Though turmoil is expected, and some men may rub you the wrong way for legitimate reasons, you will not hate all men forever. Some may just drink too much. Whether your dad was an alcoholic or not, it’s likely you would have ended up hating these guys because they are, in fact, just bad news. Some may yell too loudly, or grab you too hard during a fight. Despite your parental history, these boys are also probably just that, boys. You’re looking for a man, and you’ll find one. You’ll find one who makes you realize there was something broken in the guy your mom fell for, or had a passing fling with, the guy who floated in and out of your life, or was firmly rooted in your home for years with a bottle of scotch. Whatever the case may be, there will by guys who make you realize every person is different and worth getting to know outside of their gender, and outside of your own history.

4. Parenting is second nature.

As the child of an alcoholic, and depending on how close you are to your parent, you are always a parent. For whatever reason, these parents cannot seem to take care of us in the way we should have been taken care of. Sometimes we kick and scream about it because it feels unfair, and it is. If they didn’t want kids, they shouldn’t have had us, right? Sometimes they even give us siblings, and we end up parenting them, if we’re the oldest and becoming nurturers long before we should be. In the end though, taking care of them only makes you stronger. And while you maybe don’t want to admit it while you’re taking care of them, answering another phone call at 2AM, or driving to another hospital, it’s made you a more patient person than most.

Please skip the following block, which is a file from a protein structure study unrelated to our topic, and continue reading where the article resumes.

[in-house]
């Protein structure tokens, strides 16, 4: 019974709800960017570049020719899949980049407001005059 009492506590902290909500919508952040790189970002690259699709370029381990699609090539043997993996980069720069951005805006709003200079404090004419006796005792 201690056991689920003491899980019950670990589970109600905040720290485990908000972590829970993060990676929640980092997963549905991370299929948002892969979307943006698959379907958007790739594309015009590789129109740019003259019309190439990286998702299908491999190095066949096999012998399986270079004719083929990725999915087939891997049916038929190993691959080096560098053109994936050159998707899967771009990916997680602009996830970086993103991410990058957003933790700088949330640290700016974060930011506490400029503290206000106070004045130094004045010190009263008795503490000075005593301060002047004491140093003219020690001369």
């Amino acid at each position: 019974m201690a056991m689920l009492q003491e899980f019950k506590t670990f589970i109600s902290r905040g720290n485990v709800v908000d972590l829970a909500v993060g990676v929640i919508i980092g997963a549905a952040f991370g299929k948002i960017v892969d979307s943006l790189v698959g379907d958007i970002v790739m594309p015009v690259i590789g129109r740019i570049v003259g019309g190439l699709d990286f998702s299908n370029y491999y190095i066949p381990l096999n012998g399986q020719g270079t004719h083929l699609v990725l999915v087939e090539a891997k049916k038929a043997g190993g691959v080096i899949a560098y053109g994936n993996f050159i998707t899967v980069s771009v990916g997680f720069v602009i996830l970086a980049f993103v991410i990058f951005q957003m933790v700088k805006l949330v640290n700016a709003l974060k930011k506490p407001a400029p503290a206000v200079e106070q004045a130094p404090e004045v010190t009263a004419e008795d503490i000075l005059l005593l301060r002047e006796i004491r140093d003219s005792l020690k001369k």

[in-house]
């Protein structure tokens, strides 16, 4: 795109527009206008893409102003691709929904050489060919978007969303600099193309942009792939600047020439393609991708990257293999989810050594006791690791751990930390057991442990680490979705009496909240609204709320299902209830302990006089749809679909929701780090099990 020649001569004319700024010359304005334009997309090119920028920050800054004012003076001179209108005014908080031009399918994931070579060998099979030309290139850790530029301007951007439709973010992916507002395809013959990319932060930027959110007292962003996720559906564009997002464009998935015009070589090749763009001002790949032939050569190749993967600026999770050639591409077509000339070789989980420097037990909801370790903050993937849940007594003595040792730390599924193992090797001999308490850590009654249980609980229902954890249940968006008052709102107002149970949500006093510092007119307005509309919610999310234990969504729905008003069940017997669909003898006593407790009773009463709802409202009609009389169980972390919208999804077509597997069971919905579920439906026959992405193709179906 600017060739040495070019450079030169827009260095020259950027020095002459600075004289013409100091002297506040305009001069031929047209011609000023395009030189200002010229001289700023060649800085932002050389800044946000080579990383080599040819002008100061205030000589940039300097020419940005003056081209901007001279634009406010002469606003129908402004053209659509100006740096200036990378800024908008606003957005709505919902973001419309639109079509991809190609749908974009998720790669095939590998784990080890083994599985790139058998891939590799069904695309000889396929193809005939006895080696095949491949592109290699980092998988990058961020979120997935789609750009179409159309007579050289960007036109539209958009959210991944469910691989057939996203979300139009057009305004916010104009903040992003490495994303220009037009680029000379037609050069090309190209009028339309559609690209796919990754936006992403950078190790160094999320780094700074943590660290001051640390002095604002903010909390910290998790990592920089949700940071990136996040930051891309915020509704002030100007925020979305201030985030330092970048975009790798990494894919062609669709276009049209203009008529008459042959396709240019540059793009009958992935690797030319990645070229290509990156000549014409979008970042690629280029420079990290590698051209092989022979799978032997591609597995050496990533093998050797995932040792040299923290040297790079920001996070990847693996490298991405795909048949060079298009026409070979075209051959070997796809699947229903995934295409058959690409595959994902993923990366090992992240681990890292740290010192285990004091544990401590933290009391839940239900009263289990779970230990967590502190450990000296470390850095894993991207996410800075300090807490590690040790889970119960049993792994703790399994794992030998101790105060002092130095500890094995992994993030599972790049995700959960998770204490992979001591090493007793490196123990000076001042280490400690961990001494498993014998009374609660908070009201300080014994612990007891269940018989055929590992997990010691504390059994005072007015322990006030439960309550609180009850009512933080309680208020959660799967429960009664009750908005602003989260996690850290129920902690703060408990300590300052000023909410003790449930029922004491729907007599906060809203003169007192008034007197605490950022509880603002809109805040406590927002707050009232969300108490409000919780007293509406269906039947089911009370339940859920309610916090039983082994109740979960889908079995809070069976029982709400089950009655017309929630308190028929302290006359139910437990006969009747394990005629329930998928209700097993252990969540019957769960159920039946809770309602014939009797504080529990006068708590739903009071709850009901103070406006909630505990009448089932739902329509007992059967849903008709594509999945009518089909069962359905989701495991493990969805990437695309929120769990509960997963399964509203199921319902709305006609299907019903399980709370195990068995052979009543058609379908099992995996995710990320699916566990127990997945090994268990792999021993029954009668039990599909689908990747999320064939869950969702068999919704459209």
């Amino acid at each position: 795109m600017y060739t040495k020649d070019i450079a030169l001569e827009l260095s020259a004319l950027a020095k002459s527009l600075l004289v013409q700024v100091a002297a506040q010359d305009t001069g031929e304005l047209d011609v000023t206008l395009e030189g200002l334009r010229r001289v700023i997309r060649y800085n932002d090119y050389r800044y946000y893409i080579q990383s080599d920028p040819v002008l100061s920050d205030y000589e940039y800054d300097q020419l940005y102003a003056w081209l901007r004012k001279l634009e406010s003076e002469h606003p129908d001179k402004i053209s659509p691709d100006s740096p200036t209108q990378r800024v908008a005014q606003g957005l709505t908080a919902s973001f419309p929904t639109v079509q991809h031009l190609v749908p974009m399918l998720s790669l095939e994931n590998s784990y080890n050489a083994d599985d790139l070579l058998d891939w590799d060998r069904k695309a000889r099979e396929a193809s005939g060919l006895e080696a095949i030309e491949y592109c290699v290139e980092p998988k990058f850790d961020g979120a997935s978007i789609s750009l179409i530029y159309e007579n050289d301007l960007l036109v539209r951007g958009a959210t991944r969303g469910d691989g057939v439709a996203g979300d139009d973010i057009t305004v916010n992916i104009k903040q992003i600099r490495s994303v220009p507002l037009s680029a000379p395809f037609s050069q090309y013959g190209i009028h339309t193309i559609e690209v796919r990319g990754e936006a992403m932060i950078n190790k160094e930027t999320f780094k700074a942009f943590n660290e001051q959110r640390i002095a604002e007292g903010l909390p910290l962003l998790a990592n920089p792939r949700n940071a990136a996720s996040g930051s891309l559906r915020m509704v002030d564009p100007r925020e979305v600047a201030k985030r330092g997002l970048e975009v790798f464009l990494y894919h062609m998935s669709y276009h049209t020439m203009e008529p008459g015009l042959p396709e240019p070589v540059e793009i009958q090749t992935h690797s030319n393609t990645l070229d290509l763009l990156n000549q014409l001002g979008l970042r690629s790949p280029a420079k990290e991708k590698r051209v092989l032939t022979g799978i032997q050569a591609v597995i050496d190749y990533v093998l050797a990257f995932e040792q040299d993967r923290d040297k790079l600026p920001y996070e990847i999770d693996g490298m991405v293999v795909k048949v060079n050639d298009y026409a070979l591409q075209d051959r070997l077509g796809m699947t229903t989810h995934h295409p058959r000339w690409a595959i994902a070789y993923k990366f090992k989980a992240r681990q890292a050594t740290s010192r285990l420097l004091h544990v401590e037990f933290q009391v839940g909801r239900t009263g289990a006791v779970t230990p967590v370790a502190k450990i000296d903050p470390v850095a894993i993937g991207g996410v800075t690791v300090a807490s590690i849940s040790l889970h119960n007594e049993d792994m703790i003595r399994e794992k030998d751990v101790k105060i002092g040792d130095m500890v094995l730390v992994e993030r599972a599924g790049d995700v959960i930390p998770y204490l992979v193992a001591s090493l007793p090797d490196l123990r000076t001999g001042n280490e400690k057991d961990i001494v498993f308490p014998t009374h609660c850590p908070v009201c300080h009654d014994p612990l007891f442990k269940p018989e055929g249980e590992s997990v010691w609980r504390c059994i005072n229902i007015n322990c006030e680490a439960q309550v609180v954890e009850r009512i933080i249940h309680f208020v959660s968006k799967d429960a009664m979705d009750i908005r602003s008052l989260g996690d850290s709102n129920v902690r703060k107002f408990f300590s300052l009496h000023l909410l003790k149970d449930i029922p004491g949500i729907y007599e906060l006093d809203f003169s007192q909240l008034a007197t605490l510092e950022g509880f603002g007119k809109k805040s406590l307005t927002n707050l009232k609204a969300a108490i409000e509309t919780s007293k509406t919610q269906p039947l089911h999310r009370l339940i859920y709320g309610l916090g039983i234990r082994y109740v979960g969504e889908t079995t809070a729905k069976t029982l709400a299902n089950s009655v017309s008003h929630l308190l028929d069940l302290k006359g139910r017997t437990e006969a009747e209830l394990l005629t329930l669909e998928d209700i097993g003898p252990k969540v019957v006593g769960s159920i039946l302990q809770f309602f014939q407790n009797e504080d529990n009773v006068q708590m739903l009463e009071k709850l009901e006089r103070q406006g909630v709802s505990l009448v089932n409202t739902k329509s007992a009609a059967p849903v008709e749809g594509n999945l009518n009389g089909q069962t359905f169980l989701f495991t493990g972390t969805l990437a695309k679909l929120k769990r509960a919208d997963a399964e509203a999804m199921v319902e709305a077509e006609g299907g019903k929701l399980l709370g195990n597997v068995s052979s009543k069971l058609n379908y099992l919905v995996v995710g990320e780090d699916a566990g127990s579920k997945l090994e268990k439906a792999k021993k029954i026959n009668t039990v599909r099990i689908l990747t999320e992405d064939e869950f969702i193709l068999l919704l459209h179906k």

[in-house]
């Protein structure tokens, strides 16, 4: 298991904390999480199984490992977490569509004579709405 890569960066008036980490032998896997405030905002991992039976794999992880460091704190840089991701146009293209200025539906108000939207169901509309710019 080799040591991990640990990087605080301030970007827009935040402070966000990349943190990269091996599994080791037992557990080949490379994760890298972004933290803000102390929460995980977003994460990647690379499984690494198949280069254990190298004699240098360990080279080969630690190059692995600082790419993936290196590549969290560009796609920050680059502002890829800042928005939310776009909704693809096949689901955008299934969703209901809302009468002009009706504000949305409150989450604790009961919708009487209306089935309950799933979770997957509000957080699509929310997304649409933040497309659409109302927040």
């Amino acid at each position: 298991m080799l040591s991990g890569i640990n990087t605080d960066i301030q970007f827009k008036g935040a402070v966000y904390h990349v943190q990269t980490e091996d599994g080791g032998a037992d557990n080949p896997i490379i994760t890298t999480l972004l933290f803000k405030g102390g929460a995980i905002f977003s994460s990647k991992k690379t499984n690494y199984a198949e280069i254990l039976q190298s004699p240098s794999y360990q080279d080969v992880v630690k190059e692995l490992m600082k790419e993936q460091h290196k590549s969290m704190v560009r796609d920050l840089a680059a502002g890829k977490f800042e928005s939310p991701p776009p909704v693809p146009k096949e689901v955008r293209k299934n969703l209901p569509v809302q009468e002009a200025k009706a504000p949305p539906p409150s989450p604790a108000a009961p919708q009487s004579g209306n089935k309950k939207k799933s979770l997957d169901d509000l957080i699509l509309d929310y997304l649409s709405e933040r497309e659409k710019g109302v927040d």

5. Walking away does not become easy, but it becomes necessary.

This is perhaps the hardest lesson being the child of an alcoholic has to learn. Sometimes it becomes too much, especially when your parent follows you into adulthood. The incessant relapses, and that is if they even try to get sober, become exhausting. You hope for their sobriety, to catch a glimpse of the parent you had or could have, only to have it snatched away when the texts mysteriously stop for two weeks, or they call drunkenly, asking to borrow money.

Sometimes, it’s just too much.

You have to remind yourself that while you have parented for as long as you can remember, whether it has been taking care of your parent or taking care of yourself, that does not mean you owe your parent anything, and you can walk away. It may be the hardest day of your life, but it may also be necessary for you to maintain your sanity because if there is something else many children of alcoholics learn it is…

6. You do not get your hopes after the, “I’m done drinking,” speech.